The only really enjoyable part of PMQs came right at the end in a question on immigration, and time running out. The PM broke off his answer with an abrupt change of subject to congratulate ex-Chief Clerk Sir Robert Rogers on his peerage.
It had been an indirect attack on the Speaker to make the hated Rogers a peer, now a slightly less indirect way of rubbing salt into the open wound that sits in the Speaker’s chair.
The House loved it. And not just Tories. Witnesses inside the Chamber said the cheering came from both sides of the House and went on for a parliamentary eternity (about 15 seconds).
The Speaker busied himself in conversation with his secretary. He wasn’t taking on that mob.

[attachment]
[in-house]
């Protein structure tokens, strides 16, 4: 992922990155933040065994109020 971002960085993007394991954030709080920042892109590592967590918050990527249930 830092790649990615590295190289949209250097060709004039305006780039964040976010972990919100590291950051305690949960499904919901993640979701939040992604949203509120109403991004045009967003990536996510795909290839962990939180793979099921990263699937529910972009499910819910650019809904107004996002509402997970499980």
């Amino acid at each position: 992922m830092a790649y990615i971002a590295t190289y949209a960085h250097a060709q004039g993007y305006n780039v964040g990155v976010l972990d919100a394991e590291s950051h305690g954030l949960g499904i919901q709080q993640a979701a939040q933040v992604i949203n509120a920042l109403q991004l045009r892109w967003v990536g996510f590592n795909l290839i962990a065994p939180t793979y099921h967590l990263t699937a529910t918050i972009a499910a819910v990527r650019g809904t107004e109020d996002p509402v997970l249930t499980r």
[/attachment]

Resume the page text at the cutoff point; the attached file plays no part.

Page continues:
Feelings about the Speaker are like a tsunami wave travelling a long distance. Out at sea the wave looks like any other. Only when the seabed rises approaching land does the wave rise and reveal itself.
That was one moment of the wave passing an island. Up it reared.
In every second of every cheer the House was saying, “We know what you’re like. You bullied, browbeat, berated, swore at a decent man until he couldn’t take it any more and quit the job that meant the world to him. You have revealed yourself. And we won’t forget it.”
The occasion passes, the wave resumes its normal height, but it’s still traveling with undiminished power .